Press Release Archive:

Furze Platt School move raises big questions for Maidenhead (April 2012)

At the end of last month the government published its new planning guidelines in the National Planning Policy Framework. The print on the policy has hardly dried when Maidenhead is presented with a planning dilemma.
Maidenhead Civic Society had contributed to the consultation on the new guidelines. One of the Society's prime concerns was that the policies could trigger an avalanche of "sustainable" schemes that would progressively encroach on land designated as Green Belt.
The proposed scheme for the relocation of Furze Platt Senior School and the construction of 700 new homes has brought a storm of protest, although the details have not been spelt out. Any observations on the proposals must be based on the written submissions circulated by the School, their partners Summerleaze Ltd., and their Planning Consultants, Barton Willmore.
They make a case for a relocation into modern, purpose built, eco-friendly accommodation on land at Spencers Farm in North Town. The School recently acquired Academy status, which enables it to operate in entrepreneurial mode - outside the constraints of the local authority. However, there must be concerns at how this scheme is to be funded. 380 homes are proposed for the vacated site,and 320 are to be built alongside the new school at Spencers Farm. A total of 700 homes will be added to this area of North Maidenhead, within one mile of the 500 or so properties already underway at Boulters Meadow (Badnells Pit).
The ownership, status and planning designation of the existing Furze Platt Senior School site are unclear. What is clear is that this scheme is only viable on the basis of developer driven increase in land values and the construction of 700 homes. Spencers Farm is currently Green Belt. The site is bounded by a stretch of the flood relief channel called Maidenhead Ditch which is designated a wild life refuge by RBWM, the site is crossed by one popular local footpath and a proposed section of the Millenium Walk and includes an area liable to flood. Its value would soar if permission were granted for the new school and 320 houses.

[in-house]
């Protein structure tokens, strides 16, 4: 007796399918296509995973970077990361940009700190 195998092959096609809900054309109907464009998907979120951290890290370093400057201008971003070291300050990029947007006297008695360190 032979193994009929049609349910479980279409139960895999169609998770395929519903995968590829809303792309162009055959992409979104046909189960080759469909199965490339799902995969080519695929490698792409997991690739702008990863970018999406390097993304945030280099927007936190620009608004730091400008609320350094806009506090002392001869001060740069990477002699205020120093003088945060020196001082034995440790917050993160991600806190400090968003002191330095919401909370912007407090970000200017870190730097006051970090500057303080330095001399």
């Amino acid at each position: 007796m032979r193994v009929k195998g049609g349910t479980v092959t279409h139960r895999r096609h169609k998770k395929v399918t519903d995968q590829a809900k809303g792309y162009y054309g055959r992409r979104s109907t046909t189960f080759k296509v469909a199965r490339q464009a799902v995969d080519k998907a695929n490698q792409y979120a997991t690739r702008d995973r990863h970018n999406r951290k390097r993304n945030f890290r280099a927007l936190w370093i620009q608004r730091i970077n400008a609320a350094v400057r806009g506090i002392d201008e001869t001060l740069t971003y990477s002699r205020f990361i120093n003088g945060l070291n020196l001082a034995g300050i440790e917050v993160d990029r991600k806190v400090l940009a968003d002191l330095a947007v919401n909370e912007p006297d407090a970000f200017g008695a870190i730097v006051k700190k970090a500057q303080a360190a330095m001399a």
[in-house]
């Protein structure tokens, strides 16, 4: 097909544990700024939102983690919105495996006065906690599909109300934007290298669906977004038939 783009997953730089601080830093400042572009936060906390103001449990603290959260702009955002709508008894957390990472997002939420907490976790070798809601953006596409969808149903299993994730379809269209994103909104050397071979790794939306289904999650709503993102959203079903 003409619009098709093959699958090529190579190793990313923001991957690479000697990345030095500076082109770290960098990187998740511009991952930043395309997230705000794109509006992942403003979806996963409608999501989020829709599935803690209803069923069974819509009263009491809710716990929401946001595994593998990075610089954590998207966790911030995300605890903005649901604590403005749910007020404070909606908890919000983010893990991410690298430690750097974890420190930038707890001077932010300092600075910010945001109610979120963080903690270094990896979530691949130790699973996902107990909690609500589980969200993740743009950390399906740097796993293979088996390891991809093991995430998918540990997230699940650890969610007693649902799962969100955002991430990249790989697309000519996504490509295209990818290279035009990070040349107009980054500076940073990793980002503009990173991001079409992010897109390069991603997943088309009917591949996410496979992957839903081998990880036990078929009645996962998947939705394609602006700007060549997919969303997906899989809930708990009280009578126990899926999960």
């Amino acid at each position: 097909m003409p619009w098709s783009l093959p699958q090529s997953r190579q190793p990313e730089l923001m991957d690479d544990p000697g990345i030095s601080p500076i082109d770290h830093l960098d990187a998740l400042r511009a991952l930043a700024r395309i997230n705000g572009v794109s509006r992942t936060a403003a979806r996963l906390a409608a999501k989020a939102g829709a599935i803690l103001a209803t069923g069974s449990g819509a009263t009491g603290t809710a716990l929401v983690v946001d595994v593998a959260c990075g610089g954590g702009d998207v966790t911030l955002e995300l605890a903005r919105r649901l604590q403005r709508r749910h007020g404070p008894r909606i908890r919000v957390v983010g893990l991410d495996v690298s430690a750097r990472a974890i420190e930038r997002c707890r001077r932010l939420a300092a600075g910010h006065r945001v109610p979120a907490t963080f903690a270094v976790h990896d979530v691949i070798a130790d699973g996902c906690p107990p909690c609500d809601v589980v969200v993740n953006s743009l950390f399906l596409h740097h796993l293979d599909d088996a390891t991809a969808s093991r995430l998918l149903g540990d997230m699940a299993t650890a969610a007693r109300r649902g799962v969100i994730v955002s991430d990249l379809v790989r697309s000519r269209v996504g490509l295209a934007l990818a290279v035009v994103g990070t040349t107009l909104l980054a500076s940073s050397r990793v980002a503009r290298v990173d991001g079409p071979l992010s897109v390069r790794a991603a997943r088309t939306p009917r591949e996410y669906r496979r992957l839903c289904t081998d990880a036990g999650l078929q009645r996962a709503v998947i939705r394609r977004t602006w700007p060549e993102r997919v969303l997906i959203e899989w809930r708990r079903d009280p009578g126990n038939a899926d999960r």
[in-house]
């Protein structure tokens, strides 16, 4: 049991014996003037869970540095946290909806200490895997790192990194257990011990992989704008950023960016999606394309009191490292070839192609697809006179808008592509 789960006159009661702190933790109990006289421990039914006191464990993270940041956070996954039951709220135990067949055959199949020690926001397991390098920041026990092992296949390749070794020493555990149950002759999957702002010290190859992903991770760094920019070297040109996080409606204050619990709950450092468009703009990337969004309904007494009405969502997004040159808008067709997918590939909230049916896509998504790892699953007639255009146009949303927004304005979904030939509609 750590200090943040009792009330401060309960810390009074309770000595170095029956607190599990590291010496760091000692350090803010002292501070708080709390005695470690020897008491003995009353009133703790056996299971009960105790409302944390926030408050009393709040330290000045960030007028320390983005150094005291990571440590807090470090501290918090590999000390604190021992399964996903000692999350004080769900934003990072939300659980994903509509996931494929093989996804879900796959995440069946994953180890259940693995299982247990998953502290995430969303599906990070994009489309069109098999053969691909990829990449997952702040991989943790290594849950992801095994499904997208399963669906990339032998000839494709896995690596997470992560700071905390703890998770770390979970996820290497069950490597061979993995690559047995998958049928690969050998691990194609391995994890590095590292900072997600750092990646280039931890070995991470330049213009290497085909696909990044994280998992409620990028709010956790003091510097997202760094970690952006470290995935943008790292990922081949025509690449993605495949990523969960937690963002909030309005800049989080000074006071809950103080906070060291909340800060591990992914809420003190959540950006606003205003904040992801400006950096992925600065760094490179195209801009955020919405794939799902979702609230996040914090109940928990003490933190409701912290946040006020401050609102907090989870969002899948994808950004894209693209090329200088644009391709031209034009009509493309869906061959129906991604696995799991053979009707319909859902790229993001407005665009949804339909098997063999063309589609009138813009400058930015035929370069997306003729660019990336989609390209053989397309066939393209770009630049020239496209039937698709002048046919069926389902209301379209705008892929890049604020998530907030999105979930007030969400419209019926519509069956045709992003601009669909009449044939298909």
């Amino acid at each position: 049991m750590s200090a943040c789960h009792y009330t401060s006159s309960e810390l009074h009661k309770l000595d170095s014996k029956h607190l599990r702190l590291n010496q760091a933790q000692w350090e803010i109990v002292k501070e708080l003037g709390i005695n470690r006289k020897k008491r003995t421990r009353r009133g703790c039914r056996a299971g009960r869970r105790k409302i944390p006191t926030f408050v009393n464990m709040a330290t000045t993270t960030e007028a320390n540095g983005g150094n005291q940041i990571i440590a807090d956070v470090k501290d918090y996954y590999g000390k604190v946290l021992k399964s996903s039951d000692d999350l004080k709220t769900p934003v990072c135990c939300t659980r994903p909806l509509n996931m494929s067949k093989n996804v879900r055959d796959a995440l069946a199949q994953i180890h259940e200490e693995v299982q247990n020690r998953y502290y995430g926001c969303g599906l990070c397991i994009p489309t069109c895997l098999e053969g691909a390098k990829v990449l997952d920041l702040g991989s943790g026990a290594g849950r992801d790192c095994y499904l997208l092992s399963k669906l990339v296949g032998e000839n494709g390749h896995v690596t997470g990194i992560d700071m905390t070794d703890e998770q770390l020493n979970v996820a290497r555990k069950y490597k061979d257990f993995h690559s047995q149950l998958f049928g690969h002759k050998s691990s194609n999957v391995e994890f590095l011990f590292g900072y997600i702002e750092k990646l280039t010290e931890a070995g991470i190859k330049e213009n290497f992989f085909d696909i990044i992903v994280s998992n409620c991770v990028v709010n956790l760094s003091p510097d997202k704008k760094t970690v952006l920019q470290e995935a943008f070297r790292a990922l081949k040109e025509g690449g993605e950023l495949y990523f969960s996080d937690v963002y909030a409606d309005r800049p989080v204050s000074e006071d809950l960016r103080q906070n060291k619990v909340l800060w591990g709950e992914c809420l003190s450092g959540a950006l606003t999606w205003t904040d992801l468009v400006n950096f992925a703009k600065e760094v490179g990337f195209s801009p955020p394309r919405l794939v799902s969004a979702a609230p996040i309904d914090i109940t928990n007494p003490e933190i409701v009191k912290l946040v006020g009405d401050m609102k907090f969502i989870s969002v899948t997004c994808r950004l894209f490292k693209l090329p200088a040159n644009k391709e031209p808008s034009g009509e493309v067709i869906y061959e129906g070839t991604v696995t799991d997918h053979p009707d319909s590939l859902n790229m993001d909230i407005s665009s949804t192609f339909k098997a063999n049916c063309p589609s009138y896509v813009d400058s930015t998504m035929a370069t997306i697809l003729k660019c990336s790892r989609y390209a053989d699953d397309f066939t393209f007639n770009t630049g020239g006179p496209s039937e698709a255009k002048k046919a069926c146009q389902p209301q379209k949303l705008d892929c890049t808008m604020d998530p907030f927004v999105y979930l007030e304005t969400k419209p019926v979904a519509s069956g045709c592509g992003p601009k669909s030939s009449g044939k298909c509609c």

The advocates put forward three main justifications for the project in their submission:
- The need for improved school buildings in view of the deteriorating state of the current structures and lack of adequate funding.
- The belief that Spencers Farm is more "sustainable" than other Green Belt and the presumption that it can be traded against other newly identified Green Belt areas. It is stated that only half of the 20 hectares will be built upon - the rest (playing fields, etc) remaining Green Belt - and as the RBWM had identified (in March 2009) an additional 56 hectares of land for potential Green Belt designation there will be no "net loss" within the Borough.
- The long-term housing requirements of the Borough indicate a need for housing on the scale proposed. The South East Plan identified the need for 346 dwellings per annum for the next 20 years. This proposal will help achieve whatever target is established as a result of the Core Strategy Review.
Commenting on the proposals Martin McNamee (Chair of MCS Planning Group) said: "This particular initiative is an early manifestation of the feared consequences of a pro-growth planning climate. Of course there is a need for more housing and improved education facilities. But we also have to consider the character and environment of where we live, and the impact of these developments on the wider infrastructure - health services and hospitals, water and waste, policing and traffic management. For example, a major issue would be the access arrangements to the proposed sites but these are not made clear in the outline submissions. "The regular trading of one area of Green Belt against another is a likely consequence of the lighter-touch planning regulations now in place. So the Spencers Farm scheme and similar proposals in future will see swathes of the green buffer around the town under continual threat. "This is the time for RBWM to use its 'vanguard authority' in the new neighbourhood planning process to demonstrate how it will deal with the many other cases that are bound to follow."